What is concrete made from?

     
    Concrete is a mixture of gray powder called “Portland Cement”, sand and gravel or crushed stone. The “Portland Cement” reacts chemically with water and hardens over time – a process called “hydration,” Concrete doesn’t “dry;” it “cures.” Additives are generally included in the mixture to improve its suitability for driveways. The most common are water-reducers that improve strength, and air-entraining mixtures that make the concrete resistant to cycles of freezing and thawing. Air-entrained concrete additives, containing billions of microscopic air bubbles, and reduce expansion and contraction. This helps concrete withstand Illinois’s large temperature range over our four seasons.
     

    How Strong Is Concrete?

     
    The compression strength (resistance to downward force) of concrete is determined by a number of factors. The most important is the ratio of water to cement in the mixture – the lower the ratio the stronger the concrete. Another way to increase the strength of concrete is to increase the amount of cement used. The strength of concrete is measured in pounds per square inch (PSI) Concrete used in driveways is generally 3,000 – 4,000 PSI, this strength is the result of using 5 bags of cement per cubic yard in the mix. If you increase the cement to 6.5 bags per cubic yard, the strength goes to 4000 PSI. At Catalano Concrete, we use 4,000 PSI for our concrete projects.
     

    If Concrete Is So Strong, Why Does It Crack?

     
    There are two kinds of concrete: the kind that is cracked and the kind that is going to crack. If a driveway contractor tells you his concrete driveways won’t crack, be skeptical, because it’s just not true. Although concrete has very high compression strength, it has very little tensile strength (resistance to being pulled apart). Because concrete shrinks as it cures, at a rate of about 1/16th of an inch for every 10 feet, there is strong tension pulling the cement slab. Because the whole slab can’t move over the ground, it can pull apart in the middle, causing a crack. Proper steel grid and micro-fiber reinforcement can help reduce this cracking tendency.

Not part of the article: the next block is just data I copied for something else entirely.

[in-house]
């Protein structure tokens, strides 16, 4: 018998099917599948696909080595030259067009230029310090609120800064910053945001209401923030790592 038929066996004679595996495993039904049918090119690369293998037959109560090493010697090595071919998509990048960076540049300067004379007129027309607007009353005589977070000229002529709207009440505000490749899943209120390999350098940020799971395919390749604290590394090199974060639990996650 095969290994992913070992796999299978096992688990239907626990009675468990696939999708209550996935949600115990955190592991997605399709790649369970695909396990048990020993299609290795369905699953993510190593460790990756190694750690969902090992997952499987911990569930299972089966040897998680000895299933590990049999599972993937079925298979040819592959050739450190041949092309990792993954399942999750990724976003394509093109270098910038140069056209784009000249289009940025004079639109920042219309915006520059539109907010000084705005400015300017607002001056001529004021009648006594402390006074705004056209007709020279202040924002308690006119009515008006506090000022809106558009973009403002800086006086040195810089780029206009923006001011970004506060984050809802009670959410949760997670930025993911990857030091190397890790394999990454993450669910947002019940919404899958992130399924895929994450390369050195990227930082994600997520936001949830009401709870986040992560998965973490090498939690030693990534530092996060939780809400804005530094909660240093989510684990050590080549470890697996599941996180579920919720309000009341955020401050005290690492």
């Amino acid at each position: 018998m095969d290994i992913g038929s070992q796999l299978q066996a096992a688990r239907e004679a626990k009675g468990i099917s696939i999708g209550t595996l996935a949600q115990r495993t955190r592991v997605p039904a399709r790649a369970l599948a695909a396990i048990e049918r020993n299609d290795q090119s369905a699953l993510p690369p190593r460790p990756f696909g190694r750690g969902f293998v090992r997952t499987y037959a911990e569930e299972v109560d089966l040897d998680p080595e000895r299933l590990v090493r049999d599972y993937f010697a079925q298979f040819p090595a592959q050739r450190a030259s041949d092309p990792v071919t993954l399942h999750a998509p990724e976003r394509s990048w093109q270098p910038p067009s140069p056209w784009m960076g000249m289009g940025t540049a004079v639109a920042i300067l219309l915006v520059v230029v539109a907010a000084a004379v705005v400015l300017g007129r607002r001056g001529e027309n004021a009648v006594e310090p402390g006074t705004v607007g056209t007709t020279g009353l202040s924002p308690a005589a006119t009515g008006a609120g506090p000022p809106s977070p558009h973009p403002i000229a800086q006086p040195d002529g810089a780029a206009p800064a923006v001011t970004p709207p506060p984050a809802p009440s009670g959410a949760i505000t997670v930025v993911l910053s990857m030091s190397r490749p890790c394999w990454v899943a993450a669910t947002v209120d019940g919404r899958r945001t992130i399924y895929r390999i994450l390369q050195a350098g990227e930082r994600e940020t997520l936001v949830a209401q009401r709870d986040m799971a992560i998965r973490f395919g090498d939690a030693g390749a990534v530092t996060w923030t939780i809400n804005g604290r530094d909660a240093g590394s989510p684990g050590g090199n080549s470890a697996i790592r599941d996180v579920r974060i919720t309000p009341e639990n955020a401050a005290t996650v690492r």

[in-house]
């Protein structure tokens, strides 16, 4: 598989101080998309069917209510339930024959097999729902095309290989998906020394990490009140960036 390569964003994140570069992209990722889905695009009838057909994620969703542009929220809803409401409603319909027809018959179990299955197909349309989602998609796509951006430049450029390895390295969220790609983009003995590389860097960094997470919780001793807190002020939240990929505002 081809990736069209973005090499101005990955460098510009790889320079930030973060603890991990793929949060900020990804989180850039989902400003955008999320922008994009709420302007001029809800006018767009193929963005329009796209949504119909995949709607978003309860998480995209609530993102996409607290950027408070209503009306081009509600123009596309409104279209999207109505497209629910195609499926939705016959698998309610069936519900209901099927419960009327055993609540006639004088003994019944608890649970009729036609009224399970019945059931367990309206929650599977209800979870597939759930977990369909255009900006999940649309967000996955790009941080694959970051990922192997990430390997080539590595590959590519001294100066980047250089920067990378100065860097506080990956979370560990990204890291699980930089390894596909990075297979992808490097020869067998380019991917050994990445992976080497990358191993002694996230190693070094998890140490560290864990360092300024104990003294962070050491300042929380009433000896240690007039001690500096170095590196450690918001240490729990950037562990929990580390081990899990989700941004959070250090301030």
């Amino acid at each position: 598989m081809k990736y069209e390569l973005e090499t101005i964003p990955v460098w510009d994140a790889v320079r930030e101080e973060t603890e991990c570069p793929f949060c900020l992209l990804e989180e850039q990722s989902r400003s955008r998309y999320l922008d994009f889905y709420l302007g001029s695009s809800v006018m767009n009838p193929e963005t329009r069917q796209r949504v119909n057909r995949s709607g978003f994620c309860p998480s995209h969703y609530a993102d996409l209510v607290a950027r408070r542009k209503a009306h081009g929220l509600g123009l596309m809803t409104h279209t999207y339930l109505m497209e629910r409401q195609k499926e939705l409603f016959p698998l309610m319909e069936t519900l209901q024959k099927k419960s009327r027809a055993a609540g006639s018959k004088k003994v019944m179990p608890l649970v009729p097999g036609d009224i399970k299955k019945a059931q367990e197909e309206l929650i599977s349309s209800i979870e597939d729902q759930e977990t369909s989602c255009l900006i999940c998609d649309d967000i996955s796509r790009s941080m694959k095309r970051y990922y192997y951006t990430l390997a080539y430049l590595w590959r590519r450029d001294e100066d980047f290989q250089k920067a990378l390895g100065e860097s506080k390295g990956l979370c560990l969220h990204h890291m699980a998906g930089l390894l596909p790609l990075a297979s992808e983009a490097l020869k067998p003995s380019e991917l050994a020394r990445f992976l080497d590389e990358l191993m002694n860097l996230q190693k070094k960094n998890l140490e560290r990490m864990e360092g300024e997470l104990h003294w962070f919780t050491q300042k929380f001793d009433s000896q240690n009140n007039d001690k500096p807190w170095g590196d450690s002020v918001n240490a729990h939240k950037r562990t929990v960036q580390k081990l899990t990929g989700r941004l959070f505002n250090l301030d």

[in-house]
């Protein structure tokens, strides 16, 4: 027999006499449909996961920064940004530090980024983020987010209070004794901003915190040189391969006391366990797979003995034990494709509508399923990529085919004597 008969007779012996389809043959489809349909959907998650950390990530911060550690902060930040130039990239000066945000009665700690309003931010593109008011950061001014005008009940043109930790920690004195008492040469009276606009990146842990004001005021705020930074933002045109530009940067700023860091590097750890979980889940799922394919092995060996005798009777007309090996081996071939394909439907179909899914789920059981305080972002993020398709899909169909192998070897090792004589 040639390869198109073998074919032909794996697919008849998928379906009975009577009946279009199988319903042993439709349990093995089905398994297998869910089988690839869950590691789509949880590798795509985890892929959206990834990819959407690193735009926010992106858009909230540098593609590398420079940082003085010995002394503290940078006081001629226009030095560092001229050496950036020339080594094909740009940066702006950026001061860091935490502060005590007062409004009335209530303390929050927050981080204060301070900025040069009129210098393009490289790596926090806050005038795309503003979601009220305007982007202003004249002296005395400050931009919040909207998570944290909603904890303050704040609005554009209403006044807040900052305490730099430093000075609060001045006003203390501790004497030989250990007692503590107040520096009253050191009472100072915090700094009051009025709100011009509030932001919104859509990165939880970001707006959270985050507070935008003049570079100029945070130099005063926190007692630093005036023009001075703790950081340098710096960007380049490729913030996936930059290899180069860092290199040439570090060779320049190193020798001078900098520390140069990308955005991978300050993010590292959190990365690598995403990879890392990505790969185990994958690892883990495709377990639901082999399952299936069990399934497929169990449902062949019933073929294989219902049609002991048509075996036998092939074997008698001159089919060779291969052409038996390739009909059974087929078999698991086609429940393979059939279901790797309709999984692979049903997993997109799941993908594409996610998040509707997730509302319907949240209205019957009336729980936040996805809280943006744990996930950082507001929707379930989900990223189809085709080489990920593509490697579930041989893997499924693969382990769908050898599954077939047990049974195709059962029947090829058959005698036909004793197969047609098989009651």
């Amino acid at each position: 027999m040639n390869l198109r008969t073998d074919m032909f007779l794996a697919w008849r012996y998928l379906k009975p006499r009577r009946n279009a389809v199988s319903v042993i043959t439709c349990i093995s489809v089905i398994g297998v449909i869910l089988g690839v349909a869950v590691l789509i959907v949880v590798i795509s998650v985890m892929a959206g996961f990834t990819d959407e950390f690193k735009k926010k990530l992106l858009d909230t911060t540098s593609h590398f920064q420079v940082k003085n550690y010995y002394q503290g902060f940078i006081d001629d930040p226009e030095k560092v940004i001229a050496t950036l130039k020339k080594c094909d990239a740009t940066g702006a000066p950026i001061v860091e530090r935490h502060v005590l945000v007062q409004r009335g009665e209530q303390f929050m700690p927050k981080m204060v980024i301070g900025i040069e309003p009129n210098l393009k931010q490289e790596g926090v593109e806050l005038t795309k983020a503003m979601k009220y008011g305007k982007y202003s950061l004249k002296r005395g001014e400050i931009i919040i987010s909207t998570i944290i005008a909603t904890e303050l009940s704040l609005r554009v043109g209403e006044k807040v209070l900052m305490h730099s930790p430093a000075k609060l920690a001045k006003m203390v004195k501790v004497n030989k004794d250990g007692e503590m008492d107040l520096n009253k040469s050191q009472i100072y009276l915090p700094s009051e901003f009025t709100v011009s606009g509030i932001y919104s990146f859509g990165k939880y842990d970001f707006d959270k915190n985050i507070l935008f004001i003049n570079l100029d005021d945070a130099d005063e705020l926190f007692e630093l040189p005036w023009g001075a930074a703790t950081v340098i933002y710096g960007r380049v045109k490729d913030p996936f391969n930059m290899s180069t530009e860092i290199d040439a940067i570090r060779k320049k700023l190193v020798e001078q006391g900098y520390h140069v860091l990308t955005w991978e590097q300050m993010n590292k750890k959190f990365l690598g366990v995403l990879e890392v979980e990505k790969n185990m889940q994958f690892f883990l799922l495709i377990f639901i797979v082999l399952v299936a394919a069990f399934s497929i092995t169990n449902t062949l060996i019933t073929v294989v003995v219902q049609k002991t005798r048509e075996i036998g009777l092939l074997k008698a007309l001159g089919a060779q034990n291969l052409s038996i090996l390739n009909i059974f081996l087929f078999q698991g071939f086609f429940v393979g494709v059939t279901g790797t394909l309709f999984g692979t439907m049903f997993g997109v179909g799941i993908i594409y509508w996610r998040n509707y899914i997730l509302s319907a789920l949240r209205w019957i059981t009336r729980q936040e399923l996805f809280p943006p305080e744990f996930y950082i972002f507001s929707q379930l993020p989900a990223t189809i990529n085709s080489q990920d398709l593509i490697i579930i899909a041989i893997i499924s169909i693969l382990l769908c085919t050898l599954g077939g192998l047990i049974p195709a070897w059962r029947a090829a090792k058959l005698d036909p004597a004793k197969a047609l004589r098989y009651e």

Control joints help control cracking. Control joints, as they are called, weaken the concrete slightly at the surface, so that when the concrete cracks it will likely follow the control joint and not be noticed. These control joints can be created in two ways. The concrete can be cut in straight lines, roughly ¼ of the depth of the slab. Hand-troweled control joints are another option, also often seen on sidewalks. The number and spacing of these control joints depends on the specific installation.
     
     

    What Other Factors Cause Cracks?

     
    In addition to shrinkage, there are four other main causes that contribute to cracking:
     

    • Expansion and contraction due to temperature changes
    • Concentrated heavy loads
    • Poor un-compacted sub-base conditions
    • Rapid water loss prior to finishing the concrete after it is poured.

     
    All of these causes can be minimized with proper care and installation. A properly compacted sub-base of the proper thickness under the concrete is crucial. In Illinois’s cold winter climate, only air-entrained concrete should be used. Heavy vehicles, such as garbage trucks should be kept off the slab, especially near the edges. Finally, an experienced concrete paving company will properly manage the curing process after the concrete is poured.

    FAQ